system has been exempted in that source system under 5 U.S.C. 
552a(j)(2), (k)(1) and/or (k)(2), DHS will claim the same exemptions 
for those records that are claimed for the original primary systems of 
records from which they originated and claims any additional exemptions 
in accordance with this rule.
    The exemptions proposed here are standard for agencies where the 
information may contain investigatory materials compiled for law 
enforcement purposes. These exemptions are exercised by executive 
federal agencies. In appropriate circumstances, where compliance would 
not appear to interfere with or adversely affect the overall law 
enforcement process, the applicable exemptions may be waived on a case-
by-case basis.
    A notice of system of records for DHS/CBP--017 Analytical Framework 
for Intelligence (AFI) is also published in this issue of the Federal 
Register.

II. Privacy Act

    The Privacy Act embodies fair information practice principles in a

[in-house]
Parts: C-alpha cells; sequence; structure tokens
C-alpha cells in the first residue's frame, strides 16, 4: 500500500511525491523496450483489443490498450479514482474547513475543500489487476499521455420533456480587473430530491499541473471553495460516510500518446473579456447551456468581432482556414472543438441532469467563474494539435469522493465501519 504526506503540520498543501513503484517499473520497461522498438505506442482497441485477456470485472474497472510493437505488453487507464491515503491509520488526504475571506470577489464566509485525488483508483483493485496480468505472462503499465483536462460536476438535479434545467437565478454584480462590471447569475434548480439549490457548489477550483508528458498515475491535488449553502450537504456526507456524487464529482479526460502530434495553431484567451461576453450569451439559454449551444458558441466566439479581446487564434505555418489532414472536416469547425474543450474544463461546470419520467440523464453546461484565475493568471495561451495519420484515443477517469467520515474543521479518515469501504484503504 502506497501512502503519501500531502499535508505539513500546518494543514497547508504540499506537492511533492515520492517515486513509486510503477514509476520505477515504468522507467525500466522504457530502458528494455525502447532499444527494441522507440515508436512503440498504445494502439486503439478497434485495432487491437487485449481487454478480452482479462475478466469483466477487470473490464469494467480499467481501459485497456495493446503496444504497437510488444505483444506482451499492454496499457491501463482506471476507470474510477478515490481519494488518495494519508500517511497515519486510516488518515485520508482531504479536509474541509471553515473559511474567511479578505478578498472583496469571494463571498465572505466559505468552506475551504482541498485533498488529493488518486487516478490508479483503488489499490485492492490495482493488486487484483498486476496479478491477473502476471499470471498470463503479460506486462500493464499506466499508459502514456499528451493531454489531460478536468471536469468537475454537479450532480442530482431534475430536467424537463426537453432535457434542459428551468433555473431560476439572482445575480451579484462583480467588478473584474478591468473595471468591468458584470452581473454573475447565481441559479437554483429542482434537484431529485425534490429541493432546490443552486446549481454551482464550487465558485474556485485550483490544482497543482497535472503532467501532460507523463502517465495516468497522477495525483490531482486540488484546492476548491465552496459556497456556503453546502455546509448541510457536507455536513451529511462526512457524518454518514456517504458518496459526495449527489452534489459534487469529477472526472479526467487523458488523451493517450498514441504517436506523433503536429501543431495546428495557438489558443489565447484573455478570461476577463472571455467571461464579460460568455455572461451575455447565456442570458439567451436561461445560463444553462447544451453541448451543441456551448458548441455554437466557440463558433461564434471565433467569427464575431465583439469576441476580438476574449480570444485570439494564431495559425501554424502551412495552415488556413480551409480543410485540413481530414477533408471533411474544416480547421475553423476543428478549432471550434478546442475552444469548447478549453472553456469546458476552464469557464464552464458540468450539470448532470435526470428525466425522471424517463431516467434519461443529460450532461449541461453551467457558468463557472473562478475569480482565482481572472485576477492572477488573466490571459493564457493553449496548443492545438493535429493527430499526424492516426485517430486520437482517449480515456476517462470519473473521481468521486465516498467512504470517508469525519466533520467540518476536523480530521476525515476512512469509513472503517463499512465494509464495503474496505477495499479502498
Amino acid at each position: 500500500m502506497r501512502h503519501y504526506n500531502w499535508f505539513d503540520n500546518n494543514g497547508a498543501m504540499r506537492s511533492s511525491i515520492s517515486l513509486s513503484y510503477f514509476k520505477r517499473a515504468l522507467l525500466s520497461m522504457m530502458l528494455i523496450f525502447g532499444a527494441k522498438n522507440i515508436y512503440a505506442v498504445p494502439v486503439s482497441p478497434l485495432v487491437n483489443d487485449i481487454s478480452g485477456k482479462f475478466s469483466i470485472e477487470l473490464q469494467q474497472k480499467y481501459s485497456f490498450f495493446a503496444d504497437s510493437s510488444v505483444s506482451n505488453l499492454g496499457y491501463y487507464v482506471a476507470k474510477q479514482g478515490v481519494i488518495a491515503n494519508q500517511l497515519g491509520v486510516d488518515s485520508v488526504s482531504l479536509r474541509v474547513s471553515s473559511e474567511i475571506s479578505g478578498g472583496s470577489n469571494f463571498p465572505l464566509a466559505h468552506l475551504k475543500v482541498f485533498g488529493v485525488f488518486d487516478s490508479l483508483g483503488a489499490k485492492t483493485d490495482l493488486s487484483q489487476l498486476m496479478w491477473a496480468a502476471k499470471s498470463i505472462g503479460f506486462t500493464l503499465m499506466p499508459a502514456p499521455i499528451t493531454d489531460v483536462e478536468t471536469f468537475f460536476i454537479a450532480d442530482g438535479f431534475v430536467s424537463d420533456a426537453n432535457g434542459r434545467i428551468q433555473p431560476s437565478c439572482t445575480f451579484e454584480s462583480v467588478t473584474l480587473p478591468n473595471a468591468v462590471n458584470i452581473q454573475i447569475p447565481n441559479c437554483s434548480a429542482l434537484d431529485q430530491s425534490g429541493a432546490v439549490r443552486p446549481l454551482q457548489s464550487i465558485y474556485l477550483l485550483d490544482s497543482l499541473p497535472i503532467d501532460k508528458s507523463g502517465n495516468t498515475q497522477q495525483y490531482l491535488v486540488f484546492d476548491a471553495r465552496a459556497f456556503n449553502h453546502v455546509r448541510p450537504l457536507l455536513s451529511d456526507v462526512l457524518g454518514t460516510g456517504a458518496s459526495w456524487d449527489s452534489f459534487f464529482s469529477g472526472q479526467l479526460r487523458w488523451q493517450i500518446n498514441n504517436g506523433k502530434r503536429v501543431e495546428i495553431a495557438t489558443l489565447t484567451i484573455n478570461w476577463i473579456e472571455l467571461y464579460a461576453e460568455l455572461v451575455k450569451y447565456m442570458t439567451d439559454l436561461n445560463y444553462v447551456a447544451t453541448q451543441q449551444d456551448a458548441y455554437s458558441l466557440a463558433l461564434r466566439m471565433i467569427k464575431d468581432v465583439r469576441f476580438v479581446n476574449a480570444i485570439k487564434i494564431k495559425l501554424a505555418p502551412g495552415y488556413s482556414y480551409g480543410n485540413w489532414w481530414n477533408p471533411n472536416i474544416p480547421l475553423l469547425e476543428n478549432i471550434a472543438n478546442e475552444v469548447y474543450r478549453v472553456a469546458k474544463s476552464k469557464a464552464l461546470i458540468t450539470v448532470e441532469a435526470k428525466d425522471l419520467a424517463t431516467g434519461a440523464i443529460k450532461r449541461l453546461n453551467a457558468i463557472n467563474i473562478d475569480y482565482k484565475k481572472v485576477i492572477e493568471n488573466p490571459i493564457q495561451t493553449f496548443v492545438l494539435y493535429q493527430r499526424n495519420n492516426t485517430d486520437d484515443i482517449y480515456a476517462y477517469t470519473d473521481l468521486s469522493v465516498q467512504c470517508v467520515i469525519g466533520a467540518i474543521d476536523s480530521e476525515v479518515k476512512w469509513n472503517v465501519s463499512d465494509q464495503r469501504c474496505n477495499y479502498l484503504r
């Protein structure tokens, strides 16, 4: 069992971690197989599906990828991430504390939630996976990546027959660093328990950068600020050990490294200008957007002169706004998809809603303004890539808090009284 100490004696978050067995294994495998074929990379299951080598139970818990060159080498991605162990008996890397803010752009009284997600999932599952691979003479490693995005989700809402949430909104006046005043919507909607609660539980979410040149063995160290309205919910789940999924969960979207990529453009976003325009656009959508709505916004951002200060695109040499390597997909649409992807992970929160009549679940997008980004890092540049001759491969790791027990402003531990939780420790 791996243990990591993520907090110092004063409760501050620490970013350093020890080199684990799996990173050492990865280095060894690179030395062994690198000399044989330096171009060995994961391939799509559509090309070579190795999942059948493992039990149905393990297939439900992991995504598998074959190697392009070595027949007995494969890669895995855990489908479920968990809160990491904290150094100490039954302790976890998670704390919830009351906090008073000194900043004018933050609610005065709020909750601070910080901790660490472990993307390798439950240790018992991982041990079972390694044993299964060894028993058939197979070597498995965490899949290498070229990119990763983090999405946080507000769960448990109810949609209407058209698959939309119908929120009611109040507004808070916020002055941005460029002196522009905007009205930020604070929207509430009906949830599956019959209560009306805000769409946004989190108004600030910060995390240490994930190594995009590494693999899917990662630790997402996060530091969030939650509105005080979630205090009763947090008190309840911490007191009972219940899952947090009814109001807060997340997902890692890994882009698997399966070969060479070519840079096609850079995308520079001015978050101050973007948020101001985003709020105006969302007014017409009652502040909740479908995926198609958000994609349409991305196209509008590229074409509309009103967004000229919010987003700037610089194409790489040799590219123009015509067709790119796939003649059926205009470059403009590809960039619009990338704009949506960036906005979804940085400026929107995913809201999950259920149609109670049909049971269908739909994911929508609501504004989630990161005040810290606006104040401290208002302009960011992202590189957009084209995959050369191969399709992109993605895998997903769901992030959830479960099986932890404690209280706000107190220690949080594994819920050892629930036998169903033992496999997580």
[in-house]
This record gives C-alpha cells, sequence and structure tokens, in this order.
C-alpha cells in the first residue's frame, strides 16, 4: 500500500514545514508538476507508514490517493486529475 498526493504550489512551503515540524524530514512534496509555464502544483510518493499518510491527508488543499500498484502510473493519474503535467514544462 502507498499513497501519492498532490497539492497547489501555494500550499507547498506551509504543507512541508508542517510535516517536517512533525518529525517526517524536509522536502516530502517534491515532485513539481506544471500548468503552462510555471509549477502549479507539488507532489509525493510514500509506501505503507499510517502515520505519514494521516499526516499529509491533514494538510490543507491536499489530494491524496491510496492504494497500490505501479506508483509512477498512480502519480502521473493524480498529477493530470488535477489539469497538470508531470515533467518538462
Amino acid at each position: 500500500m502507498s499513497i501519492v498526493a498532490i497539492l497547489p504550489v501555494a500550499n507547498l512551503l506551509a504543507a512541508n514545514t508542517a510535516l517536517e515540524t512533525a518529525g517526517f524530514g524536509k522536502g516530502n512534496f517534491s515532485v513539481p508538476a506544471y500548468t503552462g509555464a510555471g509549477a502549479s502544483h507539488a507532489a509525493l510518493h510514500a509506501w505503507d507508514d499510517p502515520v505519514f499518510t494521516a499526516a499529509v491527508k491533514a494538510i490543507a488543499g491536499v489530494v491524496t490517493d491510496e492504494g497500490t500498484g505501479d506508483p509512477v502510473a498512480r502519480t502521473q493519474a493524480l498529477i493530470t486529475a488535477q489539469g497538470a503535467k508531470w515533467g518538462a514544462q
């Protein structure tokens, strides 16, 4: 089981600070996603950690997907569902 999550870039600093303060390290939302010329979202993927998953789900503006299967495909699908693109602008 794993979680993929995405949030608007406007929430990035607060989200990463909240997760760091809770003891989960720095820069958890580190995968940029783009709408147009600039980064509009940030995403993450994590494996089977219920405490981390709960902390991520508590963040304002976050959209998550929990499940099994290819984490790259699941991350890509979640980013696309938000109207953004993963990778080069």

statutory framework governing the means by which the U.S. Government 
collects, maintains, uses, and disseminates personally identifiable 
information. The Privacy Act applies to information that is maintained 
in a ``system of records.'' A ``system of records'' is a group of any 
records under the control of an agency from which information is 
retrieved by the name of the individual or by some identifying number, 
symbol, or other identifying particular assigned to the individual. In 
the Privacy Act, an individual is defined to encompass U.S. citizens 
and lawful permanent residents. As a matter of policy, DHS extends 
administrative Privacy Act protections to all persons, regardless of 
citizenship, where a system of records maintains information on both 
U.S. citizens and lawful permanent residents, as well as visitors.
    The Privacy Act allows government agencies to exempt systems of 
records from certain provisions of the Act. If an agency claims an 
exemption, however, it must issue a Notice of Proposed Rulemaking and a 
Final Rule to make clear to the public the reasons why a particular 
exemption is claimed.

List of Subjects in 6 CFR Part 5

    Freedom of information; Privacy.


[[Page 33685]]


    For the reasons stated in the preamble, DHS proposes to amend 
Chapter I of Title 6, Code of Federal Regulations, as follows:

PART 5--DISCLOSURE OF RECORDS AND INFORMATION

    1. The authority citation for Part 5 continues to read as follows: